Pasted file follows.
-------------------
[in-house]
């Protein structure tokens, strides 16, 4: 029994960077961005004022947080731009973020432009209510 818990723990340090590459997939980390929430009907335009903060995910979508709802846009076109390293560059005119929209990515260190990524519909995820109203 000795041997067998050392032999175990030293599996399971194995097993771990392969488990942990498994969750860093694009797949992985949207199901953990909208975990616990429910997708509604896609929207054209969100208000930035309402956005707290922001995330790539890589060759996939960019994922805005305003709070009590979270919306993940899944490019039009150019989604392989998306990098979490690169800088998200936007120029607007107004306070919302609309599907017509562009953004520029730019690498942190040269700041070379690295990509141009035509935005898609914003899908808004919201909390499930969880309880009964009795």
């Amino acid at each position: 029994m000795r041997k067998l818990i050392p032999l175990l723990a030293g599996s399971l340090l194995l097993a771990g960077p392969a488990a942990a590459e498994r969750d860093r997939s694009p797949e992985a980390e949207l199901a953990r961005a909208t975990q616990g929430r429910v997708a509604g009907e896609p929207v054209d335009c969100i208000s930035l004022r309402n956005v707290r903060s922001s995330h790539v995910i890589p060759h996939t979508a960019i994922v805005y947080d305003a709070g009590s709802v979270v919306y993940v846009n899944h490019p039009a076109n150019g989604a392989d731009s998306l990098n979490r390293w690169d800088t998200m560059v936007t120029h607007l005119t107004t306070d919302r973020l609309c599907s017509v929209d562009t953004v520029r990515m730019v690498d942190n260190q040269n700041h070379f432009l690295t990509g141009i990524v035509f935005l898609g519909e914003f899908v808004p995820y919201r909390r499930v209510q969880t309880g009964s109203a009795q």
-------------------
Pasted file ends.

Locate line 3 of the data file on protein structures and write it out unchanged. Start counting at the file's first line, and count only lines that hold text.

């Amino acid at each position: 029994m000795r041997k067998l818990i050392p032999l175990l723990a030293g599996s399971l340090l194995l097993a771990g960077p392969a488990a942990a590459e498994r969750d860093r997939s694009p797949e992985a980390e949207l199901a953990r961005a909208t975990q616990g929430r429910v997708a509604g009907e896609p929207v054209d335009c969100i208000s930035l004022r309402n956005v707290r903060s922001s995330h790539v995910i890589p060759h996939t979508a960019i994922v805005y947080d305003a709070g009590s709802v979270v919306y993940v846009n899944h490019p039009a076109n150019g989604a392989d731009s998306l990098n979490r390293w690169d800088t998200m560059v936007t120029h607007l005119t107004t306070d919302r973020l609309c599907s017509v929209d562009t953004v520029r990515m730019v690498d942190n260190q040269n700041h070379f432009l690295t990509g141009i990524v035509f935005l898609g519909e914003f899908v808004p995820y919201r909390r499930v209510q969880t309880g009964s109203a009795q």